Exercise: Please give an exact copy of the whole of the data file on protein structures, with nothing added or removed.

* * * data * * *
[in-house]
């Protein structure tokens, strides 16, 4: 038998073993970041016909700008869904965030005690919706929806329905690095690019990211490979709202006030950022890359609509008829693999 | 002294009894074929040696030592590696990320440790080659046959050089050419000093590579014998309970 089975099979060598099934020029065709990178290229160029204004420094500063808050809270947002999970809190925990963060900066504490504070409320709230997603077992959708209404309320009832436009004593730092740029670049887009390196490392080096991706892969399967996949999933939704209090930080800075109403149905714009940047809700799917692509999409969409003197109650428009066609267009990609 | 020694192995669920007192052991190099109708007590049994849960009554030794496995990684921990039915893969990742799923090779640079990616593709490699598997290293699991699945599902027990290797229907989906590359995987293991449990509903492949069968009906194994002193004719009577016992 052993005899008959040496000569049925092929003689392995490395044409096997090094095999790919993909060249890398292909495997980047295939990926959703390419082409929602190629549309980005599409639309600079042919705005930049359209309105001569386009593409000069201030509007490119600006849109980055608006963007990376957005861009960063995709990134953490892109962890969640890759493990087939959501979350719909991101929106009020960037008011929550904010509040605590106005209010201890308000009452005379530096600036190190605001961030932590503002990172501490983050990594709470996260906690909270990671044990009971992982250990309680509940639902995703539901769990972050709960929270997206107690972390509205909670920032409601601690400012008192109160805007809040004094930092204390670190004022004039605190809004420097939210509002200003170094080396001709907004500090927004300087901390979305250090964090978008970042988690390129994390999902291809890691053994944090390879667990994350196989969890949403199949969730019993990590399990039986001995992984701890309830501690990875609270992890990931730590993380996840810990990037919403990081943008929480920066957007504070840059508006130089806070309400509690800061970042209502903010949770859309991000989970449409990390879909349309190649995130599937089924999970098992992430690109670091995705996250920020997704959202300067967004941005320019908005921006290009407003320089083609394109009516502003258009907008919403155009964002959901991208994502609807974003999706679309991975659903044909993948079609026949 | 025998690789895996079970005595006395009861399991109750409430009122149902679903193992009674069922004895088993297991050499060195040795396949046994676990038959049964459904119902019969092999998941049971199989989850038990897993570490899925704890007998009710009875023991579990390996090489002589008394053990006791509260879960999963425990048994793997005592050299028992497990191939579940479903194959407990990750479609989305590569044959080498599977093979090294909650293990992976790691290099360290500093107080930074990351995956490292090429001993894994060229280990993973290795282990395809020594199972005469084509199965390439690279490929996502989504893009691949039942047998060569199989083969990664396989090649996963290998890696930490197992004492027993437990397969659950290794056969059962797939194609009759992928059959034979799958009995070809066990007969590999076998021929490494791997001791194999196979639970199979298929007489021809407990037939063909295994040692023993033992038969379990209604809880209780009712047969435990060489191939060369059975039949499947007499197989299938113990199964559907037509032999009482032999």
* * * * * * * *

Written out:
[in-house]
């Protein structure tokens, strides 16, 4: 038998073993970041016909700008869904965030005690919706929806329905690095690019990211490979709202006030950022890359609509008829693999 | 002294009894074929040696030592590696990320440790080659046959050089050419000093590579014998309970 089975099979060598099934020029065709990178290229160029204004420094500063808050809270947002999970809190925990963060900066504490504070409320709230997603077992959708209404309320009832436009004593730092740029670049887009390196490392080096991706892969399967996949999933939704209090930080800075109403149905714009940047809700799917692509999409969409003197109650428009066609267009990609 | 020694192995669920007192052991190099109708007590049994849960009554030794496995990684921990039915893969990742799923090779640079990616593709490699598997290293699991699945599902027990290797229907989906590359995987293991449990509903492949069968009906194994002193004719009577016992 052993005899008959040496000569049925092929003689392995490395044409096997090094095999790919993909060249890398292909495997980047295939990926959703390419082409929602190629549309980005599409639309600079042919705005930049359209309105001569386009593409000069201030509007490119600006849109980055608006963007990376957005861009960063995709990134953490892109962890969640890759493990087939959501979350719909991101929106009020960037008011929550904010509040605590106005209010201890308000009452005379530096600036190190605001961030932590503002990172501490983050990594709470996260906690909270990671044990009971992982250990309680509940639902995703539901769990972050709960929270997206107690972390509205909670920032409601601690400012008192109160805007809040004094930092204390670190004022004039605190809004420097939210509002200003170094080396001709907004500090927004300087901390979305250090964090978008970042988690390129994390999902291809890691053994944090390879667990994350196989969890949403199949969730019993990590399990039986001995992984701890309830501690990875609270992890990931730590993380996840810990990037919403990081943008929480920066957007504070840059508006130089806070309400509690800061970042209502903010949770859309991000989970449409990390879909349309190649995130599937089924999970098992992430690109670091995705996250920020997704959202300067967004941005320019908005921006290009407003320089083609394109009516502003258009907008919403155009964002959901991208994502609807974003999706679309991975659903044909993948079609026949 | 025998690789895996079970005595006395009861399991109750409430009122149902679903193992009674069922004895088993297991050499060195040795396949046994676990038959049964459904119902019969092999998941049971199989989850038990897993570490899925704890007998009710009875023991579990390996090489002589008394053990006791509260879960999963425990048994793997005592050299028992497990191939579940479903194959407990990750479609989305590569044959080498599977093979090294909650293990992976790691290099360290500093107080930074990351995956490292090429001993894994060229280990993973290795282990395809020594199972005469084509199965390439690279490929996502989504893009691949039942047998060569199989083969990664396989090649996963290998890696930490197992004492027993437990397969659950290794056969059962797939194609009759992928059959034979799958009995070809066990007969590999076998021929490494791997001791194999196979639970199979298929007489021809407990037939063909295994040692023993033992038969379990209604809880209780009712047969435990060489191939060369059975039949499947007499197989299938113990199964559907037509032999009482032999």